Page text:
Jowita Wyszomirska: Flutter reviewed by Xavier McNellage

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Never-endings, non arrivals #1 (2013),  detail

The work of polish-born artist Jowita Wyszomirska is currently on view at the Pinebox Art Center off of N. Haven Street in East Baltimore. The exhibition, “Flutter” includes six pieces from 2012 and 2013. The artist uses gouache, paint, graphite, and pencil on paper in unison to create complex and colorful compositions that are displayed chronologically, in the order of their creation. Wyszomirska received her BFA in painting in 2003 from Illinois State University and has shown extensively both in the states and abroad.

Coil1_55x35Untitled (Coil 3)

The majority of Wyszomirska’s work in this exhibition is playful and lively, created with an accumulation of simple, repeated shapes. By utilizing a potent combination of gouache shapes and delicate line work, her pieces add up to a compelling visual experience. The ovals that Jowita puts to use in all of the work shown are so numerous that the viewer’s attention is focused on the gestalt of each drawing rather than detail. When the viewer does decide to approach the drawings close up, they are treated to an environment with as much, if not more, complexity that the overall piece. Consider “Untitled (Coil 3),” wherein the numerous oval shapes give rise to form. When this drawing is approached for closer view, the line work, seemingly on top of the color, is incredibly detailed to say the least.

Although the color choices in “Untitled (Coil 3)” immediately grab your attention, it is Wyszomirska’s more recent works that steal the show. “Never-ending, non arrivals” parts 1 and 2 stretch across the entirety two separate accent walls, near and across from the entrance. “Never-endings, non-arrivals 1” is a significant breakthrough from the other work: Wyszomirska leaves subtle color relationships behind in favor of black and white, and breaks into the third dimension, layering cut paper shapes of her familiar ovals and pinning them in conjunction with the gouache, pen, and graphite of previous works. This is by far the most rewarding work in the exhibition, not only for the amount of growth exhibited by the artist but also in the intellectual ground it allows us to examine. While many of her earlier compositions are arbitrarily cropped at the borders when they seem as though they should continue, it is only in Never-endings that the edge of the piece determined by a purposeful decision, and these works feel much more complete as a result.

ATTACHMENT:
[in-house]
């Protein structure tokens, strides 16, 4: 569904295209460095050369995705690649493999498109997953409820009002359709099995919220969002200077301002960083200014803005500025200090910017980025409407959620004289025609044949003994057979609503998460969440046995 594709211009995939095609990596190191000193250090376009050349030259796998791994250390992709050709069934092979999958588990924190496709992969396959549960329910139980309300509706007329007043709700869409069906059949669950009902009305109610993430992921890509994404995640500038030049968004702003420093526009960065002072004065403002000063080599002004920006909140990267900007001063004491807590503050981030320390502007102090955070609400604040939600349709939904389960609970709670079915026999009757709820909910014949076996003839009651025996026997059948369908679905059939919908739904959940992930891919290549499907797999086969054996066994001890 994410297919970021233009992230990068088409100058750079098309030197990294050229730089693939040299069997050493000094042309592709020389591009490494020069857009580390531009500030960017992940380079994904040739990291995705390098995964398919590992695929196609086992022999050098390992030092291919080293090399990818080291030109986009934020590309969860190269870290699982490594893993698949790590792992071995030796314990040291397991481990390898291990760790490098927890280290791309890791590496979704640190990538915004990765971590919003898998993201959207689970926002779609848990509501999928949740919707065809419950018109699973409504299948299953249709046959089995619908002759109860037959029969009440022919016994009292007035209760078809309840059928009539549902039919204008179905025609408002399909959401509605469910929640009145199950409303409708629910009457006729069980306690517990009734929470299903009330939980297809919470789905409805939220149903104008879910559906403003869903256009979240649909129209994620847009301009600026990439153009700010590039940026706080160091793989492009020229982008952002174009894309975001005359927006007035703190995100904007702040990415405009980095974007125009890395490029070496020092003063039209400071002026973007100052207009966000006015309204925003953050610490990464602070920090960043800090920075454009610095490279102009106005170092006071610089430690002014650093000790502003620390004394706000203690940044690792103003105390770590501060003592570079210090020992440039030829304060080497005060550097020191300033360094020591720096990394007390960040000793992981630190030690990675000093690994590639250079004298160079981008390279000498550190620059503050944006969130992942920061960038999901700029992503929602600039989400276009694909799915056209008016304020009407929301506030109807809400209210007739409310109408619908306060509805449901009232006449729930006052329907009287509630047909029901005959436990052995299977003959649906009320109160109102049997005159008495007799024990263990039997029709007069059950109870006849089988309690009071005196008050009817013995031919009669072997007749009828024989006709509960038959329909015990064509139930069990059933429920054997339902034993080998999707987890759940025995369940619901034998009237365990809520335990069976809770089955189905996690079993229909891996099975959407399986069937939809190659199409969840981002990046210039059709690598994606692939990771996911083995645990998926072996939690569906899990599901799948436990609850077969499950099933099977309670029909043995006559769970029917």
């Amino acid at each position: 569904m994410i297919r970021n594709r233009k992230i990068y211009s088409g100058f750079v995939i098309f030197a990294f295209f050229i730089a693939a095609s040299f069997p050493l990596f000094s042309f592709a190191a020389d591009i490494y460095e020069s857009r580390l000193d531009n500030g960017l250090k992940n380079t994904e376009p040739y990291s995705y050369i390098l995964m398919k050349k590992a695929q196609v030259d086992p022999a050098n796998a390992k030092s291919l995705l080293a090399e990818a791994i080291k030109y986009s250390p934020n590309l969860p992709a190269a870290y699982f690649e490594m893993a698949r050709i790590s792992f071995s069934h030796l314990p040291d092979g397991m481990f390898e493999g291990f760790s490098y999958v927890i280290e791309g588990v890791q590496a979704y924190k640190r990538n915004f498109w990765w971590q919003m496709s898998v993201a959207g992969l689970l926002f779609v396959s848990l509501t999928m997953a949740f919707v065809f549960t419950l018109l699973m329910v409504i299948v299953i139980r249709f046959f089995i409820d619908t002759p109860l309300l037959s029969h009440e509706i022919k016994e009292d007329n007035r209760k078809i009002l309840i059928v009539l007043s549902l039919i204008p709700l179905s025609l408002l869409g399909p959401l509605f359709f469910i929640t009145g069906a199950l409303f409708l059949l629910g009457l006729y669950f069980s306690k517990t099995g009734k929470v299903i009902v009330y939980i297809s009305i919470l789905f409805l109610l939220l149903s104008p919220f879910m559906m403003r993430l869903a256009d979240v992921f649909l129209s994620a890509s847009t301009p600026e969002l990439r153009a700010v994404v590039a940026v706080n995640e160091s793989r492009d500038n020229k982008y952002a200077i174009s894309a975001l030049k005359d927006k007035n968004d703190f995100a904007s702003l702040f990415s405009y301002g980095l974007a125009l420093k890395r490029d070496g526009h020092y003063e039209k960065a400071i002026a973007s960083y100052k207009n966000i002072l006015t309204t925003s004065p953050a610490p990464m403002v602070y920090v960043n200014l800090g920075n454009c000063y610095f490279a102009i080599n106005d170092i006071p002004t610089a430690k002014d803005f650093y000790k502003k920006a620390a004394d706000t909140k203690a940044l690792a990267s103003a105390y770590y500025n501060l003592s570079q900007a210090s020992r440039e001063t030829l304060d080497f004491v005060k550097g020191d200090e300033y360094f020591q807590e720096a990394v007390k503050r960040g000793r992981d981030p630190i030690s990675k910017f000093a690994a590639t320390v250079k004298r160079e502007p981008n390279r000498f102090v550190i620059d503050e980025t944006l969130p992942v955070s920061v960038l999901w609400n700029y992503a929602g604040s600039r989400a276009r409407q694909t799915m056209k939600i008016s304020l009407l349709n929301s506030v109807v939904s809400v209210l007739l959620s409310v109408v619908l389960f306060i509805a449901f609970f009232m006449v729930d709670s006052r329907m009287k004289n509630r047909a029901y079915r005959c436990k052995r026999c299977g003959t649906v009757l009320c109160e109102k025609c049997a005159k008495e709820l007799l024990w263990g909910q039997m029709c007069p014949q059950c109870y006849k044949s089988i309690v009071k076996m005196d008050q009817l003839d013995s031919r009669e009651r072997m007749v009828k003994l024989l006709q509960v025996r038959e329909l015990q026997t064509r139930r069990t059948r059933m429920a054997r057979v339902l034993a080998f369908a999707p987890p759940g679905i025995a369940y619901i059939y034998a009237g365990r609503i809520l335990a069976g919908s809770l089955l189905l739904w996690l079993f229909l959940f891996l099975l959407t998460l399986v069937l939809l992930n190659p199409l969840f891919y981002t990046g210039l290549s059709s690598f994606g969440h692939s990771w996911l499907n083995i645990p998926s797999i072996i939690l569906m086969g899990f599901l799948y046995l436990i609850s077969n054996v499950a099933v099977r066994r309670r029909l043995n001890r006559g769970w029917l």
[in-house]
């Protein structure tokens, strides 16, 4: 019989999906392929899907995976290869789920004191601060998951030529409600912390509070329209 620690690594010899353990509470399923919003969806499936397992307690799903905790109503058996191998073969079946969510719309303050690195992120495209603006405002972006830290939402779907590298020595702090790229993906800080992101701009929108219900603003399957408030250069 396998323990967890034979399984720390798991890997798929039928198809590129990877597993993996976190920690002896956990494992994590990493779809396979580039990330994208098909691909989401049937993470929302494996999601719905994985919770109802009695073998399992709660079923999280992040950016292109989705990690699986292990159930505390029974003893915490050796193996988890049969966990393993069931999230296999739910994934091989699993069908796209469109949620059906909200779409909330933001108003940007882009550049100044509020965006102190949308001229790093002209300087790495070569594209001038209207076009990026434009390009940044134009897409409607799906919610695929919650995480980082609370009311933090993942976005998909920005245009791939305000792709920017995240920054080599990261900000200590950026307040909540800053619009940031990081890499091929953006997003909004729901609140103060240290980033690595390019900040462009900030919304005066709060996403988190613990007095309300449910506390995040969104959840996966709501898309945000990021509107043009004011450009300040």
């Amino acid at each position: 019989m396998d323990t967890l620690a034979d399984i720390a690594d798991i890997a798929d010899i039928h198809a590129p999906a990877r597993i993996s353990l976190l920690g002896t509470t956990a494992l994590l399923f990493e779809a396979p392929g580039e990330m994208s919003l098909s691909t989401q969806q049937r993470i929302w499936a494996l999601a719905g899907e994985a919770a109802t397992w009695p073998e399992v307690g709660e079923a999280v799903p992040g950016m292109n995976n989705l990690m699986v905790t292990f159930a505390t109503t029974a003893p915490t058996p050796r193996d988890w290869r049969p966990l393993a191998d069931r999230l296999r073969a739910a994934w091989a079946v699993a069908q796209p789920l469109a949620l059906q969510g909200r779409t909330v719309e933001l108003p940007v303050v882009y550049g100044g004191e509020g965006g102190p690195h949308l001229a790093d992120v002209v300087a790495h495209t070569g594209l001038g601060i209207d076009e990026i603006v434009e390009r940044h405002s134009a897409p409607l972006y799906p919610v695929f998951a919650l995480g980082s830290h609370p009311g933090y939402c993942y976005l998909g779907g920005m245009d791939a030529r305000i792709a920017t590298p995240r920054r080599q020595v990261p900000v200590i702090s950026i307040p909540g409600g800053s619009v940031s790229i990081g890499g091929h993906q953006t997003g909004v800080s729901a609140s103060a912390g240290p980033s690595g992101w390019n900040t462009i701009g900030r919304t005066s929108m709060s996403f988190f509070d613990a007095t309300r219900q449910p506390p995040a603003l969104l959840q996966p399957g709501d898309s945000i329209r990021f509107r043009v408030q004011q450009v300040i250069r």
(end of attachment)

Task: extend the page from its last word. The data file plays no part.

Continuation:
Such a notable division between the “Non-ending, non arrivals” and the rest of the show creates an uncomfortable duality in “Flutter.” You can’t help but compare the more formal, colorful works with those devoid of color and see the former as an exercise for the latter. Although this may be distracting for some, this duality gives the viewer a chance to examine the artist’s growth in their studio, and to view the gallery as a reflective space, an opportunity for artists to consider their future growth. In contrast, exhibiting a range of work that speaks to precisely the same idea rather that offering an innovative approach to that idea is redundant.

While it seems appropriate to show work in a gallery that is not cohesive in series with one another, in “Flutter” the focus of the show as a whole is split. A chronological, “studio-progress” approach to exhibitions does allow for a four dimensional view of a concept as the artist works through it, but if this same idea can be relayed to its audience by one piece of artwork, or by a simpler means, then it should be presented as such. Wyszomirska’s work is compelling on a number of levels, but, in this case, a retrospective approach would be better suited to an artist who is no longer contemporary.

Flutter is on view at Pinebox Art Center through May 25.

Author Xavier McNellage is a 2012 MICA graduate and a Baltimore based painter and sculptor.

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